Ex-President’s Moi story could have been told better

By Levi Obonyo
Friday, February 14th, 2020
Military vehicle carrying body of late President Daniel arap Moi to Parliament Buildings for public viewing.

Reporting the passing on of retired President Daniel arap Moi effectively was going to take everything out of the media houses.

Staying on the story for 10 days would require that reporters find new angles every day to sustain the interest of the readers and viewers.

It was also challenging that Moi died a day after the tragic death of pupils at a Kakamega School.

Media needed to balance the two stories so as not to whitewash the school tragedy. It was a challenging balancing act—and the media did relatively well.

Reporting on the Moi death also revealed the lack of depth in research, particularly by the electronic media, and the obsession with trivia and human interest stories at the expense of analysis and in-depth reflection on the impact of the Moi-era policies on the Kenya’s socio-economic and political life. 

The difference between experience and enthusiasm showed particularly in electronic media. Moi had been in power as president for 24 years.

Before that he had been vice president for 12 years. He was also a minister, a party leader and an MP for many years. 

By any account, he had been in the public eye for a long time; one of the longest among the people currently in the public service. His successor Mwai Kibaki was a mere student when Moi was already a public servant.

There should be no paucity of material on the Moi years but to dig it out requires research and analytical skills. Hardly anybody in the media could cover Moi from memory.

The scarcity of research showed particularly on television. The content was limited to guests who had been social actors in the 1980s and after.

Yet there should be footage going back to Moi’s early days that research could unearth. How was Moi as a debater in Parliament, for example? 

What were some of his memorable speeches going back to his early days in Parliament, in the trenches fighting for freedom? What about his days as vice president or even his early days as president?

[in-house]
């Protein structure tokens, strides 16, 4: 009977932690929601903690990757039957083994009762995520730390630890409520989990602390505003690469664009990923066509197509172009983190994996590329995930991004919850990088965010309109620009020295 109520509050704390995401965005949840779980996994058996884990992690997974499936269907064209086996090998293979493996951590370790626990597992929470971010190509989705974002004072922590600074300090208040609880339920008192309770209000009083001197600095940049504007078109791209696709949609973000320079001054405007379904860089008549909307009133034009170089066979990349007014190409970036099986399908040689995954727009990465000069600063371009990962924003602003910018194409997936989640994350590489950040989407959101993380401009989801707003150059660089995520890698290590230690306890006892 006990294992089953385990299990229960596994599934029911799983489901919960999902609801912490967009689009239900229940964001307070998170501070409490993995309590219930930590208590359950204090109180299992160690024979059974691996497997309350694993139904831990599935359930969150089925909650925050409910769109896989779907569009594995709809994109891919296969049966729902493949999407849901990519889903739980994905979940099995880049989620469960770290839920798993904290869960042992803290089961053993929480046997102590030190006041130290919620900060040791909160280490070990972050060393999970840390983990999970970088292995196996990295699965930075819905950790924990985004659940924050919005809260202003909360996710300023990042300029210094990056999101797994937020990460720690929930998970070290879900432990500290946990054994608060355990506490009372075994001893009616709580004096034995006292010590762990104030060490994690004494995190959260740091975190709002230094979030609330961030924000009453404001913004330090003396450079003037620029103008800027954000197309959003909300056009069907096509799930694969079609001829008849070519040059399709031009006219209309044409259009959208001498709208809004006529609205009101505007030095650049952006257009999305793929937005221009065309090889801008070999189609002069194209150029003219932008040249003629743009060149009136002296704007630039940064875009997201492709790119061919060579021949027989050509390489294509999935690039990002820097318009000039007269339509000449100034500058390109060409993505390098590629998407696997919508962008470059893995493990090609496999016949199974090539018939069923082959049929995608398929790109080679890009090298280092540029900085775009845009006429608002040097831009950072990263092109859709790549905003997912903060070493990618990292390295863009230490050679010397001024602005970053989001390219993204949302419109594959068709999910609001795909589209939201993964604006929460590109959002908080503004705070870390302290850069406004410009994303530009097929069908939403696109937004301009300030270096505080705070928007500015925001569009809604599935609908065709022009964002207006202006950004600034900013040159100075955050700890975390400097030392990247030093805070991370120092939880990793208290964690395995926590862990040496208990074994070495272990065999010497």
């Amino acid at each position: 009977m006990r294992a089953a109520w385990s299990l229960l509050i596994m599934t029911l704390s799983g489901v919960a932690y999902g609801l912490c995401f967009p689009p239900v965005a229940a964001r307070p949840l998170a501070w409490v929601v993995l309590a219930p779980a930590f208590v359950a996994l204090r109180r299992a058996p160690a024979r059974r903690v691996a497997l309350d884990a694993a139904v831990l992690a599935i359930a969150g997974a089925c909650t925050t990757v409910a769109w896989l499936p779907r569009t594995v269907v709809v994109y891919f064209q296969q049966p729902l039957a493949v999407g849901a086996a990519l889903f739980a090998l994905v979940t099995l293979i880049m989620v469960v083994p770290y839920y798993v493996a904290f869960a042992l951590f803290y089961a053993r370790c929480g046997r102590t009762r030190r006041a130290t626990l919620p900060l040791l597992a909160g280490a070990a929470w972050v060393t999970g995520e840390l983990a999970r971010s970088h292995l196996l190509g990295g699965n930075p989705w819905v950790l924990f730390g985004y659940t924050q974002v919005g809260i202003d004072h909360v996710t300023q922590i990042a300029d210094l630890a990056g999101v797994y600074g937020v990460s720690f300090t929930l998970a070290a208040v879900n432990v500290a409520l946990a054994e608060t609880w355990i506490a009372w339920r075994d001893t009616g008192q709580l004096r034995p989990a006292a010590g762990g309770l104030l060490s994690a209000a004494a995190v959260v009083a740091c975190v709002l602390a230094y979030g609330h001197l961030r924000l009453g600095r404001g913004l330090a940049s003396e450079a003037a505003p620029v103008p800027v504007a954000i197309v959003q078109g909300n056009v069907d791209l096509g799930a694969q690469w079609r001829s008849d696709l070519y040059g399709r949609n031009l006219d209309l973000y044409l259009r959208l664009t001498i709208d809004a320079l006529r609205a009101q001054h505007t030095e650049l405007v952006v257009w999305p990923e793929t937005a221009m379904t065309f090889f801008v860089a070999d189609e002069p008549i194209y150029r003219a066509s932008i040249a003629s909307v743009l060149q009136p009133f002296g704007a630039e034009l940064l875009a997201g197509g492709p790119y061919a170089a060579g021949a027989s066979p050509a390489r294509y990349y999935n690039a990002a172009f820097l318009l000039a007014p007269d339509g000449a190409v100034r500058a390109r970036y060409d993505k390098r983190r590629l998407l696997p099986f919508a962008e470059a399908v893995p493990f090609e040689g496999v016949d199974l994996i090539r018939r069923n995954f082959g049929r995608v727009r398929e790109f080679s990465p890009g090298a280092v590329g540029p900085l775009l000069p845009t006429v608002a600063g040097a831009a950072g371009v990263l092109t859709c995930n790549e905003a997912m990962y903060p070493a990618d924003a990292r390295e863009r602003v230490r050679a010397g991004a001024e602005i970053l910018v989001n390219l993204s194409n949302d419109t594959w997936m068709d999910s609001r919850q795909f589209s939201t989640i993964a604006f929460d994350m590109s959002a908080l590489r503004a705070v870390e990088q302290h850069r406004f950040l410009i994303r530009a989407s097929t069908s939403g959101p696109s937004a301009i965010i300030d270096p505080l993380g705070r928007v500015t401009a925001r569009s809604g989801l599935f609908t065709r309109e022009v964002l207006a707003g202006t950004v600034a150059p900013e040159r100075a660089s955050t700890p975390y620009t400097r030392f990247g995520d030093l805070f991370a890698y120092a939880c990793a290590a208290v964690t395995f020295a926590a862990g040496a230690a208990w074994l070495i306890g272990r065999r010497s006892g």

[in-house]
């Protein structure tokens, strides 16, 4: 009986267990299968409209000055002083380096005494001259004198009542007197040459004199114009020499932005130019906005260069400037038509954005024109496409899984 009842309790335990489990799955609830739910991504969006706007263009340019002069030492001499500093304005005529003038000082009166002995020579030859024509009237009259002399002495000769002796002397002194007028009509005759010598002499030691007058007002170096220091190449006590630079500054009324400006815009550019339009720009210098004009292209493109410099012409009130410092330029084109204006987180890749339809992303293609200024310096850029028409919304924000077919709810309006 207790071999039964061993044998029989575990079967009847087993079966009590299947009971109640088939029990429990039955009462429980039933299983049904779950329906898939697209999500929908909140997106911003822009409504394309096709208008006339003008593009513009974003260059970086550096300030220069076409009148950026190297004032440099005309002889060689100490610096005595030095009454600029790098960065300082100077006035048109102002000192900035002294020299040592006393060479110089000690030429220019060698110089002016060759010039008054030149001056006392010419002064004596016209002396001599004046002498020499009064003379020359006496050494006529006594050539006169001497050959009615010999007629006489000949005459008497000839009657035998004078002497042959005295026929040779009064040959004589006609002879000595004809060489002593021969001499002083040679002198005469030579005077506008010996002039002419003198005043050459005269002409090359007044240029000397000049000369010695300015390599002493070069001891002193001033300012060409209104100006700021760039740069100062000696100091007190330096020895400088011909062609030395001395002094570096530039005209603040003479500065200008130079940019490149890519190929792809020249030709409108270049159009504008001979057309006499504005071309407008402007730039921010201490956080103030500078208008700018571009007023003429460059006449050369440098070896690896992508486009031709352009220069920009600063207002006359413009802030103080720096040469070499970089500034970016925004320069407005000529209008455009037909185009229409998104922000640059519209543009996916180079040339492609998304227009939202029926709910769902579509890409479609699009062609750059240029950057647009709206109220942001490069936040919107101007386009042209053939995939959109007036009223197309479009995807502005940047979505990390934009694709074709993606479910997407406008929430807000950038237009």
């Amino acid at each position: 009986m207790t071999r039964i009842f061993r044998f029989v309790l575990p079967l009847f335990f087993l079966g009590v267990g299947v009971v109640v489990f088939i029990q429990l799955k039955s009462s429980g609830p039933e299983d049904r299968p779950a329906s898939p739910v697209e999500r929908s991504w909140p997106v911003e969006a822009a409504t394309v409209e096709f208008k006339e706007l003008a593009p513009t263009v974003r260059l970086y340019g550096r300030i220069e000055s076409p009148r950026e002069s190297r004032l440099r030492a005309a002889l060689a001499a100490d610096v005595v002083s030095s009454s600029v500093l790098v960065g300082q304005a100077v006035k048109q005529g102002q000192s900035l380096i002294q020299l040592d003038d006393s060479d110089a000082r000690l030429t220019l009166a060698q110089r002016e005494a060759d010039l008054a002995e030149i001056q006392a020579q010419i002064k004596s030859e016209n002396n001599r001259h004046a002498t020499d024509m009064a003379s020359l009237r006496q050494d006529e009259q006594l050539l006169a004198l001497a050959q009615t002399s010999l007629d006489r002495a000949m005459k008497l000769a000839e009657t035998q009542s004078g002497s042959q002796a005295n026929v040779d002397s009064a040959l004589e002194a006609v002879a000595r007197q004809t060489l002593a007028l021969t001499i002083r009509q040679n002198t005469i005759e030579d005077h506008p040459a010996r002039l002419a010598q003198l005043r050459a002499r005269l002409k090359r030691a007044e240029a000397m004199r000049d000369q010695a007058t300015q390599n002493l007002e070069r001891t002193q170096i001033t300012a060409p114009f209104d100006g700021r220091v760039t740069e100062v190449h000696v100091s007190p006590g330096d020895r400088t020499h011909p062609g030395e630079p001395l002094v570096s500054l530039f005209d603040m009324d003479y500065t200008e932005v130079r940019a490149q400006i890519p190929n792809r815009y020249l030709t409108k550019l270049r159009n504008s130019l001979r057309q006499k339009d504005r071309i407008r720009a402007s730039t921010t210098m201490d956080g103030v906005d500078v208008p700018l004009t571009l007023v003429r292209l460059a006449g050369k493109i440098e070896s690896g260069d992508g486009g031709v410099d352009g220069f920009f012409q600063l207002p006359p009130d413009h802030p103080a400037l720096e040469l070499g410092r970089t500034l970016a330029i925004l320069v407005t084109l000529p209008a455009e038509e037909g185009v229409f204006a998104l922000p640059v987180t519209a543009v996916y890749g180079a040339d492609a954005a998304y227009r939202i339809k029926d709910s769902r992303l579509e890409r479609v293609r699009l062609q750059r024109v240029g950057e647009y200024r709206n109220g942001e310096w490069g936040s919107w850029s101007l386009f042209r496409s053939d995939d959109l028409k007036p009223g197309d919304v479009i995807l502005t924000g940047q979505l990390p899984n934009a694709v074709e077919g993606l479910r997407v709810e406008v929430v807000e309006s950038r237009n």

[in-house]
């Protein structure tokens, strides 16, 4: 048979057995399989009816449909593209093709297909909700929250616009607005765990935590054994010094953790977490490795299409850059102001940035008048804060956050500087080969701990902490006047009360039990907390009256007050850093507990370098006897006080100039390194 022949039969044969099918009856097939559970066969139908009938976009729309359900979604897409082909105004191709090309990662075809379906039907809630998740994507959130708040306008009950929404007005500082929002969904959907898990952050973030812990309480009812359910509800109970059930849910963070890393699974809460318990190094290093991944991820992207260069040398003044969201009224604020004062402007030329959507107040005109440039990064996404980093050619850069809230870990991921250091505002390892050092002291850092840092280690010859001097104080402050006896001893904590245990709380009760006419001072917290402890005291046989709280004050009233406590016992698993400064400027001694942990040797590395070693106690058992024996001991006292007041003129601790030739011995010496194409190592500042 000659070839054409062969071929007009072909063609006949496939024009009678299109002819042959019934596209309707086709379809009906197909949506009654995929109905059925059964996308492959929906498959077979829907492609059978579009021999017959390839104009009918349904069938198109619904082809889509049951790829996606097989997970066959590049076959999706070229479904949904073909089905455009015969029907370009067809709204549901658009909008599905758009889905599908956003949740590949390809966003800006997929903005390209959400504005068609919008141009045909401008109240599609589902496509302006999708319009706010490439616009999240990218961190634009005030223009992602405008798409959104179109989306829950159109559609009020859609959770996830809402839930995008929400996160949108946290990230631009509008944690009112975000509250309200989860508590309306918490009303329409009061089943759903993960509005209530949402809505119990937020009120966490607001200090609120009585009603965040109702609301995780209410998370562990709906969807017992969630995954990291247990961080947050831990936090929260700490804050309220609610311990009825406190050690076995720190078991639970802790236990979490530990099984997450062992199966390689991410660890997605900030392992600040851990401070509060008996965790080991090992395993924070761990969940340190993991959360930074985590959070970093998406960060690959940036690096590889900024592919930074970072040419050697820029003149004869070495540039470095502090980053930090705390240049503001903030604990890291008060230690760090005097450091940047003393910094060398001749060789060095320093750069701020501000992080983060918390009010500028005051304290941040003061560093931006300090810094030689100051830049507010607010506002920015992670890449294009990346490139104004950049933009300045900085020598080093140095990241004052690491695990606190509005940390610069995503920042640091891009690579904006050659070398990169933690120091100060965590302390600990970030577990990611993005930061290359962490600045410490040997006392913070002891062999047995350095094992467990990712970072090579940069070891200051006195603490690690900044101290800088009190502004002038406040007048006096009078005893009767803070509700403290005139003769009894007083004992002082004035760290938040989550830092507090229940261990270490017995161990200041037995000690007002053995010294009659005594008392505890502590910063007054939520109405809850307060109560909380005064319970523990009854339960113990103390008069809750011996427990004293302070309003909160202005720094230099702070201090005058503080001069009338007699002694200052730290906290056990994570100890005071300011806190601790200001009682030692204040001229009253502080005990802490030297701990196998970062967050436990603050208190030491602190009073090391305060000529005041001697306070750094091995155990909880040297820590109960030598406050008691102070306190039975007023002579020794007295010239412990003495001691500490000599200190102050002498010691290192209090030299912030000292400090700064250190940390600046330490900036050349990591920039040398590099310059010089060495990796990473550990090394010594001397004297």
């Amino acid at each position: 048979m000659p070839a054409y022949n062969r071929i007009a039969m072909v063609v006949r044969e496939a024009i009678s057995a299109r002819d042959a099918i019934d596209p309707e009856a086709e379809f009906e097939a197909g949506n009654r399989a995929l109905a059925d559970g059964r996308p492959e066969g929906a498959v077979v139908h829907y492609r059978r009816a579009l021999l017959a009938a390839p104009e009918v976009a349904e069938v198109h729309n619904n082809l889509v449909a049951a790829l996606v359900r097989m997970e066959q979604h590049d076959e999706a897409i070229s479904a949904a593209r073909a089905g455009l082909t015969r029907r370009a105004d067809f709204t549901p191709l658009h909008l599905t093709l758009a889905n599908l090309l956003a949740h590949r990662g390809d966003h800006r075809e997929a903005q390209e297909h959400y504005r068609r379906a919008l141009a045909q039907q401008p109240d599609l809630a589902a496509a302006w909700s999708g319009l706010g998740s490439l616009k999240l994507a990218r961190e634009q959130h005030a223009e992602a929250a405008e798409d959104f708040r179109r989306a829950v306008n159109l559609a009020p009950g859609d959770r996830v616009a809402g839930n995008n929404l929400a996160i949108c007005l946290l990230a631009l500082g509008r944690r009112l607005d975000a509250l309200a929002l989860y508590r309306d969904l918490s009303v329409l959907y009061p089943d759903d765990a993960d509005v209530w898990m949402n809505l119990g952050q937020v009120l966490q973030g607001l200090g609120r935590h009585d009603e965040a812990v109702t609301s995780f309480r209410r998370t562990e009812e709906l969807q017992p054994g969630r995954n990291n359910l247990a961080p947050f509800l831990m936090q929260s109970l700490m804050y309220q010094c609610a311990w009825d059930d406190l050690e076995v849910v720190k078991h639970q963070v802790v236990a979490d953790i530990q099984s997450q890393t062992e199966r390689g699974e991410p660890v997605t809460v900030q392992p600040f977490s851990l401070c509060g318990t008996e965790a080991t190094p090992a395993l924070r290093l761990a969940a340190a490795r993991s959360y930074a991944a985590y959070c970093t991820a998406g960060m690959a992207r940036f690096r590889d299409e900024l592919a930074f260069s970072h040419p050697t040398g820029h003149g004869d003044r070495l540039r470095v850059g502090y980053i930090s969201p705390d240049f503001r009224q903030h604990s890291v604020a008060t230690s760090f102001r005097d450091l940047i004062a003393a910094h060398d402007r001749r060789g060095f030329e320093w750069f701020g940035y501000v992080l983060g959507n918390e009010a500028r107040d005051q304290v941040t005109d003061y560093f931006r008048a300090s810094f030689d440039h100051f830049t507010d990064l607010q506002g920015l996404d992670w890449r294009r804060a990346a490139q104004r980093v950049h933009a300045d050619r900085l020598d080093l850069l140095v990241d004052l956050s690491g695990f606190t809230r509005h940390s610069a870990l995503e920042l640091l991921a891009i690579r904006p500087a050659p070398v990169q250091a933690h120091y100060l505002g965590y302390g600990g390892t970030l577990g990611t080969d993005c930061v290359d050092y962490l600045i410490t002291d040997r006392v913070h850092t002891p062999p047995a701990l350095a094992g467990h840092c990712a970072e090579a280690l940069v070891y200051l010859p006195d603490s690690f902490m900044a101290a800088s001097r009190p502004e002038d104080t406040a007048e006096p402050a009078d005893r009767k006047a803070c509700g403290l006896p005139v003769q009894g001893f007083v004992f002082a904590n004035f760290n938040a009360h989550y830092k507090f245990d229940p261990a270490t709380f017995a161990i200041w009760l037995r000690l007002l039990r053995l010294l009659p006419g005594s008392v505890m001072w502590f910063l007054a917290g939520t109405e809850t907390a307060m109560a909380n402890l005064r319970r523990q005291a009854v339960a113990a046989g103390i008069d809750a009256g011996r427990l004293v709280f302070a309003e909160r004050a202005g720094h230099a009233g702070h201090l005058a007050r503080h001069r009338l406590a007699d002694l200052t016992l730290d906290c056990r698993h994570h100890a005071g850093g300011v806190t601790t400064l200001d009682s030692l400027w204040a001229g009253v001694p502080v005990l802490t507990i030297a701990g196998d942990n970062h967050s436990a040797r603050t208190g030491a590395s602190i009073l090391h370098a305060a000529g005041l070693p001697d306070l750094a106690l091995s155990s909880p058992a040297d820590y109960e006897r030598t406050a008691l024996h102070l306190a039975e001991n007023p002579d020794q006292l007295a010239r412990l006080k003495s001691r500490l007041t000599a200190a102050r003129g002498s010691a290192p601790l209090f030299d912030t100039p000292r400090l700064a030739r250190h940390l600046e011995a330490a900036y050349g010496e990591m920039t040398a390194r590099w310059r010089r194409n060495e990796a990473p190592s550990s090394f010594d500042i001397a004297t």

The stories about Moi’s church life have been legendary. His presence at the Kabarak Chapel where he used to attend service must provide a range of shots of the attentive president listening to sermons.

Did he sometimes preach? If he did how was he like as a preacher? Could we have had a glimpse on Moi’s theology? Did Moi have a social life?

Even within statecraft Moi attended many conferences and visited with many international leaders. He once was the chairman of the then Organisation of African Unity.

What were the hallmarks of his foreign policy and how have those positioned the country internationally?

Reporting appeared to be limited to bringing people who could remember their interaction with Moi void of any serious research.

In the cases where the journalists were younger, then the reporting was even worse.

The young journalists resorted to reminding the viewers that they were children at the height of Moi’s power and, therefore, could not report beyond that. 

One reporter reminded the viewers she was only seven years old when Moi left power.

Granted, these, too, are important stories but there should have been more. Are there, for example, scholars who specialise on the Moi years as their area of scholarship and can empirically put his leadership in context?

How did Moi, for example, compare with other African leaders of his time? What is their evaluation of specific Moi policies and their impact on the economy and other aspects of Kenya’s social life?

The Moi story could have been better covered if media houses had research departments and those research departments worked well.

If anything, in the age of social media, such in-depth research is what is going to make a difference for this is material not likely to be found on social media handles. We ought to do better in future. — The writer is the dean, School of Communications, Daystar University

Recommended Stories